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Khalab & M’berra Ensemble
M’berra Jim Hickson , May 5th, 2021 08:45

Real World Records’ latest release harks back to the label’s grand tradition of intercultural collaborative fusion as Italian DJ and producer Raffaele Costantino – better known as Khalab – meets and mingles with the musician residents of the M’berra refugee camp in south-eastern Mauritania

M’berra has existed since the early 1990s, when people fled violence in neighbouring northern Mali. Its population has fluctuated with relative periods of peace and war in the region, but recently there have been as many as 60,000 people living in the desert settlement. Khalab visited M’berra in 2017 to meet its people, record its sounds and, it turns out, to create a fourteen-strong ensemble of Tuareg and Hassaniyya musicians, playing their own music in their own styles together. Among the musicians are members of groups such as Tartit, Tafalawist, and Imarhan Timbuktu. From the population of a refugee camp, a supergroup.

The Tuareg music that makes it into ears outside of the Sahara is often that of tishoumaren, the loping, bluesy, guitar-based music that was pioneered by Tinariwen and skyrocketed to the über-cool with artists such as Imarhan, Mdou Moctar, and Bombino. It would be easy for Khalab to focus on the guitar styles, but instead, he gravitates towards the deeper roots. On this album, the sounds of M’berra are the acoustic strains of the banjo-like tehardent lute, the one-stringed imzad fiddle and the tinde drum. The tishoumaren guitar still has its place, but as an equal in the music’s pantheon rather than acting as its overarching definition.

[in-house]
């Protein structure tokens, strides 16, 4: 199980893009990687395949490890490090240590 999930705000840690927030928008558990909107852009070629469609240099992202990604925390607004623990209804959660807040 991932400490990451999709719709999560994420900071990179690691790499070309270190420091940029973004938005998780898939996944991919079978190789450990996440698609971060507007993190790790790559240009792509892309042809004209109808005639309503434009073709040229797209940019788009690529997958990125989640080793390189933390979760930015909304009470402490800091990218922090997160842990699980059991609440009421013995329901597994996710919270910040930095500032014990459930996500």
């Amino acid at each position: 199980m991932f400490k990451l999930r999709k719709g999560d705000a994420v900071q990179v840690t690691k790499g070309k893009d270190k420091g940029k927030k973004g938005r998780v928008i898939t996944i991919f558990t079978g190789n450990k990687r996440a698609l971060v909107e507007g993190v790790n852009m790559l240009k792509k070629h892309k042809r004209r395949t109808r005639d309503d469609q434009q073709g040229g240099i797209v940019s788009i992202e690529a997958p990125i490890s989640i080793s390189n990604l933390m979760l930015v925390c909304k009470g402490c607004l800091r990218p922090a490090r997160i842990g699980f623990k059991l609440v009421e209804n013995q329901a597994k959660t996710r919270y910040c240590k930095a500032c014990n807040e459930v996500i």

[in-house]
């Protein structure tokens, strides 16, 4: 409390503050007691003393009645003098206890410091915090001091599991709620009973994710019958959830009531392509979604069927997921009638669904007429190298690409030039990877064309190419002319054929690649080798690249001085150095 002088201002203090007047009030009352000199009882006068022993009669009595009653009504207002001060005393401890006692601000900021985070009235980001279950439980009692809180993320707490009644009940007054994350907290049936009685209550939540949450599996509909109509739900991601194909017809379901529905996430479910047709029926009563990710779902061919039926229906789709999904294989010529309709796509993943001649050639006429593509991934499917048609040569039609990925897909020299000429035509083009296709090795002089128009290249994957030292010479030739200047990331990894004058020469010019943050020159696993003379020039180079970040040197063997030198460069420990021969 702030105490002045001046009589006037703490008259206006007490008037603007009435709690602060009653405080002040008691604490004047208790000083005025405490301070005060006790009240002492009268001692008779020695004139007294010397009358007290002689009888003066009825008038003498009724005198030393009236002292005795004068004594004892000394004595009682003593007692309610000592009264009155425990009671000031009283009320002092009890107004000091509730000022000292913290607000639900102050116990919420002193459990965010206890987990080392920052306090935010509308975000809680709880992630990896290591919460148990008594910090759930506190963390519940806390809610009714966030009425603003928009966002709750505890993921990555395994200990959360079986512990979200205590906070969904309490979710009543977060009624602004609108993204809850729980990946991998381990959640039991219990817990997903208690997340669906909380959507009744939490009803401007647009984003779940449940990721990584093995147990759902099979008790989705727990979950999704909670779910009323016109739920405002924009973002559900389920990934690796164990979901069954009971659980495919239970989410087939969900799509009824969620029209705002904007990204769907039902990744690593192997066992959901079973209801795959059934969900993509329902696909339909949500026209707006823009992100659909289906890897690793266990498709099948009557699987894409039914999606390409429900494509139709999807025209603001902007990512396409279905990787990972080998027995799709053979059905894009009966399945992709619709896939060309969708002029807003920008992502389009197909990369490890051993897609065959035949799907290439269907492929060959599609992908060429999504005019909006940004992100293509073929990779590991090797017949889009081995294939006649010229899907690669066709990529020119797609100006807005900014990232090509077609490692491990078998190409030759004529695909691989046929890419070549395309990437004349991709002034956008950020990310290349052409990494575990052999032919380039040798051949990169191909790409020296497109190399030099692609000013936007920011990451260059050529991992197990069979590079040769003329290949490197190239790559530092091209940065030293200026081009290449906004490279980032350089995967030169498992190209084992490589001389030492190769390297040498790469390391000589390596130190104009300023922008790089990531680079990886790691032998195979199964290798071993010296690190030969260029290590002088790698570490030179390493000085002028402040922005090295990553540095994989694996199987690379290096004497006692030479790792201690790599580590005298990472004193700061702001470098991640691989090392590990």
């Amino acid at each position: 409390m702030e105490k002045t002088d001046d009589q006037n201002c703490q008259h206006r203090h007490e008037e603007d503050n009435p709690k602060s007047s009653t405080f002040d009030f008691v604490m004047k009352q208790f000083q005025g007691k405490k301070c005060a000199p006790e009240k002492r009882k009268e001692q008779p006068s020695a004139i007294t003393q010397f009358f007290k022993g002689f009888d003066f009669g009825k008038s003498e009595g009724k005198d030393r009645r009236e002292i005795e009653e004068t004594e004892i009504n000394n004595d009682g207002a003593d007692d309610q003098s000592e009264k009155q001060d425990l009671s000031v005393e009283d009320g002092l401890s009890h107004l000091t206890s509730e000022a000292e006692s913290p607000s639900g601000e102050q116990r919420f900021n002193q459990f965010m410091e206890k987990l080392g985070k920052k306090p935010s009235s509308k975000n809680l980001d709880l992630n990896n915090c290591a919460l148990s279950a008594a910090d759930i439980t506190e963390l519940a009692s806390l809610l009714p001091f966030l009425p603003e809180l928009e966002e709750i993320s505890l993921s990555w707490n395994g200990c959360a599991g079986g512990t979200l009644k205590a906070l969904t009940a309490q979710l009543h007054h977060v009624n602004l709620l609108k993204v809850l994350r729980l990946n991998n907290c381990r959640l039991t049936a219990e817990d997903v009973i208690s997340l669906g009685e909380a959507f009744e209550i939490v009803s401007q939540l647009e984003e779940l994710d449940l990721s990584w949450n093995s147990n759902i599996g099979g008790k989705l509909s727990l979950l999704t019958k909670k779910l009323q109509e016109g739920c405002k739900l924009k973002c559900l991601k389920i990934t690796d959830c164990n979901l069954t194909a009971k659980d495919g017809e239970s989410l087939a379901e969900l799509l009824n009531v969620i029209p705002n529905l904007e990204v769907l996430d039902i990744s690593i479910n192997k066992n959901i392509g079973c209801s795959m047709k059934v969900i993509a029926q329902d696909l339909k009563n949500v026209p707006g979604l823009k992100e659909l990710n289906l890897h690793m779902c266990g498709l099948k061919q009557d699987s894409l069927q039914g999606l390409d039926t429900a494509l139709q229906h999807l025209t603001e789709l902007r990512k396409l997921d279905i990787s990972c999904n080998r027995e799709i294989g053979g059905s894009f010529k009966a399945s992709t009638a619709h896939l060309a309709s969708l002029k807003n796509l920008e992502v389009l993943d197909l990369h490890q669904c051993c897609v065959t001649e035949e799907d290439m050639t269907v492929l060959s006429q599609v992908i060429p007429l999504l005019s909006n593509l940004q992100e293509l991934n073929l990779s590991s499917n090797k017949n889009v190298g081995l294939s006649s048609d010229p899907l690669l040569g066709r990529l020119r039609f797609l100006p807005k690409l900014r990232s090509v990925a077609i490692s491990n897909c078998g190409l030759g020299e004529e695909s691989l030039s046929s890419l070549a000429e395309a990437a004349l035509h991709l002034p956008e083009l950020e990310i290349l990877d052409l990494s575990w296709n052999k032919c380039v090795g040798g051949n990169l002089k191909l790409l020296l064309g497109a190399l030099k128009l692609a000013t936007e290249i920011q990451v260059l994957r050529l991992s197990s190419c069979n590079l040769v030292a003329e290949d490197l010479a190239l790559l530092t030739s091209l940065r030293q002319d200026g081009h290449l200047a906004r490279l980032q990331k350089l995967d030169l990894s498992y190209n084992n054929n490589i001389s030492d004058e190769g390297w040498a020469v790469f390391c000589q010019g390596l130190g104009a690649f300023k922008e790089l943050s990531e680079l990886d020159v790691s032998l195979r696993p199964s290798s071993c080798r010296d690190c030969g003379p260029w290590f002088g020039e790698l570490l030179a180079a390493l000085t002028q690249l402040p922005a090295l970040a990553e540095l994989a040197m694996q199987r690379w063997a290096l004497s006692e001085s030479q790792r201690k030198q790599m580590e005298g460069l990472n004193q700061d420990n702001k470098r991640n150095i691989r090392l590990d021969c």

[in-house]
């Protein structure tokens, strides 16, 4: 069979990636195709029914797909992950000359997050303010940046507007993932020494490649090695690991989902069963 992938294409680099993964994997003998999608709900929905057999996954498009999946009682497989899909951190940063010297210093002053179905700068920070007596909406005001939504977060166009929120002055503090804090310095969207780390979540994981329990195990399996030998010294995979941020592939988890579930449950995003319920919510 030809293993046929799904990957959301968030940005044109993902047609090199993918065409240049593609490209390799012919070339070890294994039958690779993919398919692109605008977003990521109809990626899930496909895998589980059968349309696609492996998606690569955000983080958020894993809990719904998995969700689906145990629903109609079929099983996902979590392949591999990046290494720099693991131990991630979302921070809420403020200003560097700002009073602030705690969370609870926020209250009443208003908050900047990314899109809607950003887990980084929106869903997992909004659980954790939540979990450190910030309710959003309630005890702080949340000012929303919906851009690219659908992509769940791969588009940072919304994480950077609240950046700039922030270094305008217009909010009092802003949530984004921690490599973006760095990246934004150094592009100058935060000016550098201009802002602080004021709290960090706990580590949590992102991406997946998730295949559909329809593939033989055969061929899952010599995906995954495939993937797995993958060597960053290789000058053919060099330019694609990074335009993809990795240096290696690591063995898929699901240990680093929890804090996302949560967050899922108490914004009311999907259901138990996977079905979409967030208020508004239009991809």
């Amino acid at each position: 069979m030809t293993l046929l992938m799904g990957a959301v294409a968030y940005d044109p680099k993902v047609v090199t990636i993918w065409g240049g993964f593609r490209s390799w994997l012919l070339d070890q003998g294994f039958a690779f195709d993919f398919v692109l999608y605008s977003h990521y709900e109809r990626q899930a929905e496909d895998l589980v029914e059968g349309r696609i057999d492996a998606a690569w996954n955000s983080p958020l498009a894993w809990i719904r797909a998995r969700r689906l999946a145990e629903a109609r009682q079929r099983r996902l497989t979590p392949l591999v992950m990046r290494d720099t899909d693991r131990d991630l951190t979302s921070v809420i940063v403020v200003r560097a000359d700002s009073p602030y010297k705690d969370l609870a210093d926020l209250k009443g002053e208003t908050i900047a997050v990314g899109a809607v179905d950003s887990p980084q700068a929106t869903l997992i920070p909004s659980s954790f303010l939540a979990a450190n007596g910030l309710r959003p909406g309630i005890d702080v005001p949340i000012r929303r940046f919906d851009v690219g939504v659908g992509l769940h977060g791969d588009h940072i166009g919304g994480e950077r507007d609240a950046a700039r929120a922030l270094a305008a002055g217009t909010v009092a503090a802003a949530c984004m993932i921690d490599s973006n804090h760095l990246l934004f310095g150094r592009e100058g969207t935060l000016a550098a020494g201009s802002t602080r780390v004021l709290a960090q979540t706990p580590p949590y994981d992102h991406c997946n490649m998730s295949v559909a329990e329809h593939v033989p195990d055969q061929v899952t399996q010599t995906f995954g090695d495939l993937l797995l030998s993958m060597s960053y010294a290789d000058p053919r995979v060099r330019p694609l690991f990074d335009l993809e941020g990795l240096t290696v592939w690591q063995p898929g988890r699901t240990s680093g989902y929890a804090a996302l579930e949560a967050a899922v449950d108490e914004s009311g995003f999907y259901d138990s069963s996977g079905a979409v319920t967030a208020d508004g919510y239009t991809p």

These iconic sounds of the Tuareg are mixed with the voices of the musicians and the everyday hubbub of M’berra. Back in Italy, Khalab crafts loops and atmospheres from the original recordings, chopping and changing and layering them with waves of synths, deep basses and mangled effects. The Tuareg melodies find a home among this shifting digital desert, floating like fresh breeze above the darker tone set by the electronics. The album reaches its peaks where the instrumentation and production flow together as one: on the track ‘Curfew’, where the pulsing synth bass creates polyrhythms with the tehardent, or on ‘Moulin Shakur’, where the lute is glitched-out and overdistorted, hitting the ears somewhat like a West African Konono No. 1.

Back in the Real World, the question to be asked of all intercultural collaborations is: does the fusion of styles add or subtract? Would the album be better if the collaboration had been kept to a minimum? Is the collaboration organic or manufactured – is it ‘real’? In M’berra’s case, it’s not so clear. The album’s final track, ‘Skit Guit’ is the domain of a single electric guitarist, whose sparse melody cuts deep to the soul, uninhibited by heavy production. It’s arguably the most affecting track of the lot. Together, Khalab and the M’berra Ensemble create fantastical shapes that tell stories of the refugee camp through a digitally-inverted lens, but what I really want to hear is that Tuareg supergroup in full voice, front-and-centre and leading the way – displaced but not silenced, roaring.